Reread those last couple paragraphs. If I switched out “Wildcats” for “Suns” how much of it still would be true?

By my account, pretty much all of it.

What I take from that comparison is we can’t just be waiting for the Suns to one day turn on a switch and be the team some of the loyal fans think they can be, the team they have always been. If they don’t start playing with the emotion and passion of the Bulls Saturday night, they’d be lucky to even get to the playoffs.

When I was the Arizona Daily Wildcat men’s hoops beat writer last year talking to the players in the locker room after the season ended, it just seemed like they were emotionally drained and ready for the year to be done.

Suns fans can only hope that that image doesn’t repeat itself in three months with Steve Nash and Co., tired from a change in styles, tired of changing personnel, tired of losing.

What’s next?

I’m not sure anybody with the possible exception of Steve Kerr has an answer for that.

“I don’t know,” Amare Stoudemire told Suns.com. “We’ve been talking about this all year – trying to figure out a way to change things or get better – so I don’t know. We ask players to try and figure it out, coaching staff and everybody is trying to figure it out, but right now no progress.”

On paper, I still think the Suns can be a serious contender in the Western Conference, but anybody who has watched them this month would be hard-pressed to call them anything more than a contender for the eighth spot in the West.

And if they’re losing games to the Bulls and the Timberwolves, what’s going to happen when the Lakers and Hornets come to town?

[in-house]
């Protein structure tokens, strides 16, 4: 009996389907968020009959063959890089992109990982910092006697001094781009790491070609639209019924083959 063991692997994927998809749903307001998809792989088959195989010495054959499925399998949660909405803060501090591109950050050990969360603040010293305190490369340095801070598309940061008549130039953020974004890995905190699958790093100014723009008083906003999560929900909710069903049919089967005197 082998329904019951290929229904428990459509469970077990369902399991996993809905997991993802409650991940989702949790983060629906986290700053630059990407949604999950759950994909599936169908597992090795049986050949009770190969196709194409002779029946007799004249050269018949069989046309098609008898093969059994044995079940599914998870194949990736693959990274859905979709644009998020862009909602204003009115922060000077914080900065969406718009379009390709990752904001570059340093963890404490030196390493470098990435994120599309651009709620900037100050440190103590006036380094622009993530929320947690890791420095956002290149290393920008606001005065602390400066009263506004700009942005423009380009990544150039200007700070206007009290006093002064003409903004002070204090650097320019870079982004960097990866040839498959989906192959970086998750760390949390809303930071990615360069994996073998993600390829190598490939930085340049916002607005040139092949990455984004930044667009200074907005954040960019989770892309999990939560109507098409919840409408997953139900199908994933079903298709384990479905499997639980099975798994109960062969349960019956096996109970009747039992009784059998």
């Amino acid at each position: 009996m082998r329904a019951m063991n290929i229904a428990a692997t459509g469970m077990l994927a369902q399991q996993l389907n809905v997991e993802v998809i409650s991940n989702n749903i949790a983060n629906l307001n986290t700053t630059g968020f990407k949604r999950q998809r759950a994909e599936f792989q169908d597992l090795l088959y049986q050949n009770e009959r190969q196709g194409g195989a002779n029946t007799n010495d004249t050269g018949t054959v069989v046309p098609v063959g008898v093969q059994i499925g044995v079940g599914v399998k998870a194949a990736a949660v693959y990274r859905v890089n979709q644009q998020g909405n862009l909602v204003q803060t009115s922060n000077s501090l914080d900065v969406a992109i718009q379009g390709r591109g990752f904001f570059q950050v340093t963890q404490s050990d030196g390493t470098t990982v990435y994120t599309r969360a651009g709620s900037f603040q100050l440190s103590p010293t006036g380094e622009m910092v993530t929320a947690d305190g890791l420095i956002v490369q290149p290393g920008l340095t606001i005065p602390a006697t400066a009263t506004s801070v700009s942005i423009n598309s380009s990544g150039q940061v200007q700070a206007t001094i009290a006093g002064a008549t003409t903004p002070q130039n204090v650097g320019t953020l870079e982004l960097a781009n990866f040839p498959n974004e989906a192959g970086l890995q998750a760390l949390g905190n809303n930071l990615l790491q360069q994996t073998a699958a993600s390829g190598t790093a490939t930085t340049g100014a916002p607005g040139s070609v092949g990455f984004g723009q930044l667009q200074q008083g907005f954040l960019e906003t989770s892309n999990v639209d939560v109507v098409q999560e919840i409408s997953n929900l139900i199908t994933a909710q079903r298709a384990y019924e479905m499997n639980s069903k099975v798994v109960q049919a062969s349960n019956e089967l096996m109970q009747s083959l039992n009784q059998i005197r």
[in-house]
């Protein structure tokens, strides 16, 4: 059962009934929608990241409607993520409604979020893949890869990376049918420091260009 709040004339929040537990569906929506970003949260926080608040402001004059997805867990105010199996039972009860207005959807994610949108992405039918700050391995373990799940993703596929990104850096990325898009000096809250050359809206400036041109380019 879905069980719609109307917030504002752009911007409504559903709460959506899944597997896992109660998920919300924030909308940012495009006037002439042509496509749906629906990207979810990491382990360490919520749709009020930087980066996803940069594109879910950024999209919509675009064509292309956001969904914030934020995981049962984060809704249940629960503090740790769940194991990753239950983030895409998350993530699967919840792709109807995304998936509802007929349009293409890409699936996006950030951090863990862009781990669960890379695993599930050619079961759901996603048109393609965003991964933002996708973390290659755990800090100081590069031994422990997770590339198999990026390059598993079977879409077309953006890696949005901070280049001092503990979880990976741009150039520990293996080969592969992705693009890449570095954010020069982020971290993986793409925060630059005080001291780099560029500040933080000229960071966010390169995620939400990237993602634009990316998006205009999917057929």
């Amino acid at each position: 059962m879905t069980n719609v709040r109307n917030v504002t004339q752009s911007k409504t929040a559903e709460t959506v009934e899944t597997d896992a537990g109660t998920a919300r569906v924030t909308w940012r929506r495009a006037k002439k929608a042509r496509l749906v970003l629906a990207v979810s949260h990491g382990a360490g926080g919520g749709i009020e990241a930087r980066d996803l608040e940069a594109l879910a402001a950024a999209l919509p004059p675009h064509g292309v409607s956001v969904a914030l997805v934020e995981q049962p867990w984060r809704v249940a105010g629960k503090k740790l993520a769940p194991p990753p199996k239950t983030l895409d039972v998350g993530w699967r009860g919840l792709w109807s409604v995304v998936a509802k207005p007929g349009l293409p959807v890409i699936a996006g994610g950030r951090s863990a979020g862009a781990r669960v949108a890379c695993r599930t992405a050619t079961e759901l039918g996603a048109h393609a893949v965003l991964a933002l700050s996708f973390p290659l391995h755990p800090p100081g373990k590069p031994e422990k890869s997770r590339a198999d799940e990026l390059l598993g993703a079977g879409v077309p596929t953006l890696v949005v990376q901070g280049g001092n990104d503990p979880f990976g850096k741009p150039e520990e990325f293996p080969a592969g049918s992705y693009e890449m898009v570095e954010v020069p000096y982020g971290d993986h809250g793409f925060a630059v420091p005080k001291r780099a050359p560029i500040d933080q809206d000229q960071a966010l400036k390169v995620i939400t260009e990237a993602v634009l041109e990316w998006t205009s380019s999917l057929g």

This game wasn’t all negative. LB played his best game of the year with a season-high 32 points and Grant Hill was more than solid again with a 19-5-5, but those are about the only positives that come to mind to me.

The list of negatives is certifiably longer.

Outside of Barbosa, the bench produced three points in 19 minutes. Where have you gone, Matt Barnes?

Also, Nash’s 15 and 10 day would look a whole lot better if it weren’t complemented by a whopping seven turnovers, and Amare grabbed just one rebound by halftime and six for the game to go with 12 points, only three after intermission. Where have we heard that before?

At this point, the best thing that could happen is for somebody to say something outlandish that pisses off and fires up the troops.

Reinsdorf rips the Bulls and they win two games in two nights, including Saturday’s inspired effort from a talented Chicago team that has underachieved all season. Just ask a Bulls fan.

It’s not acceptable for a squad featuring Nash, Shaq, Amare, Hill, J-Rich and LB to be floundering around playoff contention.

Wonder which team Reinsdorf thinks is a “disaster” now.

Next Suns Game Full schedule »
Wednesday, Oct 2222 Oct7:30at Los Angeles ClippersBuy Tickets

Tags: Amar'e Stoudemire Leandro Barbosa

comments powered by Disqus